not discuss and obtain advice from other healthcare professionals involved in the management of falls. Thus, they do not carry out interdisciplinary approaches in order to provide patient specific care. Thus, the patients are not referred to physiotherapists, occupational therapists and pharmacists in order to obtain favourable outcomes. Other barriers to implementation include inability to acquire the necessary resources and facilities in order to provide necessary care to elderly patients. Lack of equipments, facilities, staff and experts can also act as potential barriers to implementation (Loganathan et al. 2015, p. E008460).

Various evaluation strategies can be applied to determine the success of the project.  A before and after strategy can be carried out, where the knowledge of the nurses can be determined before the implementation of the education program and compare it with the knowledge after the end of the implementation program. Moreover, the rates of falls among the elderly can be measured before and after the implementation of the project. The rates of the falls before and after the project can be statistically represented in the forms of bar charts and other graphs in order to evaluate the success of the program. Moreover, feedbacks can be collected from the patients about the efficacy of the exercise programs and whether such strategies are providing them with favourable outcomes. The success of the implementation of the education package can be evaluated by obtaining feedback from the nurses about how these education and training programs helped them to provide effective care to the patients. Moreover, questionnaires can also be used to evaluate the knowledge of the nurses about effective exercise strategies with the aim to reduce the risk of falls among the elderly. The data obtained from the questionnaires can be used to evaluate the knowledge improvement of the nurses and percentage of the improvement can be obtained by comparing it with the evaluation done at the initial stages of the project (Singh and Okeke 2016, pp.u210921-w4741).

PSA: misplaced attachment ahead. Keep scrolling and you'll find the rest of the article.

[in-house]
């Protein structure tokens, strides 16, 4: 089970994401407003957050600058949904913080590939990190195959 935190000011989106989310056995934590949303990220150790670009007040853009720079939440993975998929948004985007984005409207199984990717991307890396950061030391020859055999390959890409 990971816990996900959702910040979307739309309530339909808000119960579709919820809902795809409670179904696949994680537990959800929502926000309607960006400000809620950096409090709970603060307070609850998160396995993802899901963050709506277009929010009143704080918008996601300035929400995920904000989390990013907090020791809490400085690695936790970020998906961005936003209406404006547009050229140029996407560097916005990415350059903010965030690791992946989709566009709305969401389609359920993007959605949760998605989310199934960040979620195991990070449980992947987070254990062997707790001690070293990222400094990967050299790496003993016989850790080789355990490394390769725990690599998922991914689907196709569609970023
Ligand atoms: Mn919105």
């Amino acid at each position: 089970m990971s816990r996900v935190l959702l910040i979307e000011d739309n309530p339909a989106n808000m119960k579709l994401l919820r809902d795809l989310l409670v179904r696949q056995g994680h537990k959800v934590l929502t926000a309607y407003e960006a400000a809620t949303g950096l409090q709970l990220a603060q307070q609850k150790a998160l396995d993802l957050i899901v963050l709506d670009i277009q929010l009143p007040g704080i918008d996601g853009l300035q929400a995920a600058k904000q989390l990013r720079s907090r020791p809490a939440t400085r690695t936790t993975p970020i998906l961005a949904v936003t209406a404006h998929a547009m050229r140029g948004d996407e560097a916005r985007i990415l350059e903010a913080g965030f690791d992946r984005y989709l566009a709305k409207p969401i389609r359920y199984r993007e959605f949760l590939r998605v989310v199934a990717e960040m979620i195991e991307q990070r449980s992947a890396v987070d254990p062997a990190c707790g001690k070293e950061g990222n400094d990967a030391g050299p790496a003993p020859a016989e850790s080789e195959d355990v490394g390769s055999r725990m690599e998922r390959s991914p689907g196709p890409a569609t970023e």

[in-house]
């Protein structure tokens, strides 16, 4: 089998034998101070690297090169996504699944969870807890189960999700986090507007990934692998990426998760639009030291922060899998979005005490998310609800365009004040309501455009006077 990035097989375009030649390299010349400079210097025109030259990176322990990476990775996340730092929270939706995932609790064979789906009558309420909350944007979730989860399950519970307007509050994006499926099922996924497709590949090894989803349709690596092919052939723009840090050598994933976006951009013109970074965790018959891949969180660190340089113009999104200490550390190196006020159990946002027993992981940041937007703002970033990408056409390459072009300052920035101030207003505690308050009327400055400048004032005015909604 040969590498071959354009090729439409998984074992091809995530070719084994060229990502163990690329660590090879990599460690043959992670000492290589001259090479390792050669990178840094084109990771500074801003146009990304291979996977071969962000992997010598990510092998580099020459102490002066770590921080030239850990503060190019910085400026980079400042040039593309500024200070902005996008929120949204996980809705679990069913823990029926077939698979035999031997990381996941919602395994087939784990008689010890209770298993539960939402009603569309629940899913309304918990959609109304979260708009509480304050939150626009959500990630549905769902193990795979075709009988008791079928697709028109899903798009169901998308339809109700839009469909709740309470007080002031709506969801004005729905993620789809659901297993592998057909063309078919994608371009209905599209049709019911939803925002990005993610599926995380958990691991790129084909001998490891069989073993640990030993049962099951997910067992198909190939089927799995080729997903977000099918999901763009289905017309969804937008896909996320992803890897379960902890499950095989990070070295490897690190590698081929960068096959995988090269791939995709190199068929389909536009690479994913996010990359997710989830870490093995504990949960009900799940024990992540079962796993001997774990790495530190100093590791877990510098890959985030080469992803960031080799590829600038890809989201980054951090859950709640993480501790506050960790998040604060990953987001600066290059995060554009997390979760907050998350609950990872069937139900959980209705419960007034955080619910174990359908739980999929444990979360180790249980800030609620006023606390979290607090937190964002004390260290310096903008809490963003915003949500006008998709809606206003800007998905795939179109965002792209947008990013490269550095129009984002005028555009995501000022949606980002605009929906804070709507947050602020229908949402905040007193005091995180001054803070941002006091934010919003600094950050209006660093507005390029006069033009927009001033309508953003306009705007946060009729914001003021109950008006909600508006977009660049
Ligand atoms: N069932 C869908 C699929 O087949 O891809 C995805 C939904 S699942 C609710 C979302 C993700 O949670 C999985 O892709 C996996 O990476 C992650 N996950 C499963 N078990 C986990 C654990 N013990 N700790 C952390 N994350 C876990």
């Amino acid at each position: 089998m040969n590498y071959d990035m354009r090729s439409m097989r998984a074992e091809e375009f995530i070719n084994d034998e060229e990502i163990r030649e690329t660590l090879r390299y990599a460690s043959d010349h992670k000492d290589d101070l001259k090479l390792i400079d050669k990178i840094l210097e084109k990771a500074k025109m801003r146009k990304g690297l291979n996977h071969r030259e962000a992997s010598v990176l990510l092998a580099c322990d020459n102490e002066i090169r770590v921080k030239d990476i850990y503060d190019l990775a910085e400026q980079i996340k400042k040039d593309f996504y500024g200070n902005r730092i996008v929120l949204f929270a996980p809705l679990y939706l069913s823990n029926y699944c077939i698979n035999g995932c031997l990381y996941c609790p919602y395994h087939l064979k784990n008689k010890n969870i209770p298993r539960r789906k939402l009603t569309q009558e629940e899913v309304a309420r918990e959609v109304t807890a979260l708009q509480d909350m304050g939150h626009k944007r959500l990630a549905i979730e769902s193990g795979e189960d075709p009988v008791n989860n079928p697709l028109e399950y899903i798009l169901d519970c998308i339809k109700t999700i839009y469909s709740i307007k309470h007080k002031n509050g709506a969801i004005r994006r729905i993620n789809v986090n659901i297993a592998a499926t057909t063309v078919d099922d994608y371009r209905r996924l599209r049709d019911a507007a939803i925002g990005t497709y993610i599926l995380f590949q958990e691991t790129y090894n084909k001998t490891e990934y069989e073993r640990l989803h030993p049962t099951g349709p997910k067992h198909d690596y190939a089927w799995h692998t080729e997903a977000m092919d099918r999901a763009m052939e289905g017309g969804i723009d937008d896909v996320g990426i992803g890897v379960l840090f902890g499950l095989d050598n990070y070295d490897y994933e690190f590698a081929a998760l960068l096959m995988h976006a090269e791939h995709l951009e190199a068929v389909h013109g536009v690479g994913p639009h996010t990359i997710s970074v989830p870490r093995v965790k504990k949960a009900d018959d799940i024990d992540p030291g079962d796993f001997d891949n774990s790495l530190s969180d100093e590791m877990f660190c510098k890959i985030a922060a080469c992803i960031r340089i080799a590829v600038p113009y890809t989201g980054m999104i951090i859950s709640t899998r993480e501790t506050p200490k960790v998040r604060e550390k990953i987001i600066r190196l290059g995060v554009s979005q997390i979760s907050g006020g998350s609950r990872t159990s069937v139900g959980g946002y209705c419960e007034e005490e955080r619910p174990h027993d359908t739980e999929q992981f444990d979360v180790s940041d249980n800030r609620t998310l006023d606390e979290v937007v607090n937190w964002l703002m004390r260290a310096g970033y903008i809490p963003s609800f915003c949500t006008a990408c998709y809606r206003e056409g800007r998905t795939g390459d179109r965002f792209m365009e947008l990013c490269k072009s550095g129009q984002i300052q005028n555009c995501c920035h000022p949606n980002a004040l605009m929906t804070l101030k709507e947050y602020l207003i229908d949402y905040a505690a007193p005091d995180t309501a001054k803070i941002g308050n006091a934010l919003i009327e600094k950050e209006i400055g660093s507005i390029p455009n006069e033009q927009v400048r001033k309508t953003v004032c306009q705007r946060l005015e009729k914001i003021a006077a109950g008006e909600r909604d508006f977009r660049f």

Reference List

Biedenweg, K., Meischke, H., Bohl, A., Hammerback, K., Williams, B., Poe, P. and Phelan, E.A., 2014. Understanding older adults’ motivators and barriers to participating in organized programs supporting exercise behaviors. The journal of primary prevention, 35(1), pp.1-11.

Blake, H. and Hawley, H., 2012. Effects of Tai Chi exercise on physical and psychological health of older people. Current aging science, 5(1), pp.19-27.

Bouldin, E.D., Andresen, E.M., Dunton, N.E., Simon, M., Waters, T.M., Liu, M., Daniels, M.J., Mion, L.C. and Shorr, R.I., 2013. Falls among adult patients hospitalized in the United States: prevalence and trends. Journal of patient safety, 9(1), p.13.

Brennan, N.M. and Flynn, M.A., 2013. Differentiating clinical governance, clinical management and clinical practice. Clinical Governance: An International Journal, 18(2), pp.114-131.

Cameron, I.D., Gillespie, L.D., Robertson, M.C., Murray, G.R., Hill, K.D., Cumming, R.G. and Kerse, N., 2012. Interventions for preventing falls in older people in care facilities and hospitals. The Cochrane Library, pp. 1-121.

Gillespie, L.D., Robertson, M.C., Gillespie, W.J., Sherrington, C., Gates, S., Clemson, L.M. and Lamb, S.E., 2012. Interventions for preventing falls in older people living in the community. The Cochrane Library, pp. 1-299.

Heyrani, A., Maleki, M., Marnani, A.B., Ravaghi, H., Sedaghat, M., Jabbari, M., Farsi, D., Khajavi, A. and Abdi, Z., 2012. Clinical governance implementation in a selected teaching emergency department: a systems approach. Implementation science, 7(1), p.84.

Knudsen, S.V., Laursen, H.B., Ehlers, L.H. and Mainz, J., 2017. ISQUA17-3217 There is need for improvement of quality improvement-a systematic review of the PDSA method in QI studies. International Journal for Quality in Health Care, 29(suppl_1), pp.45-45.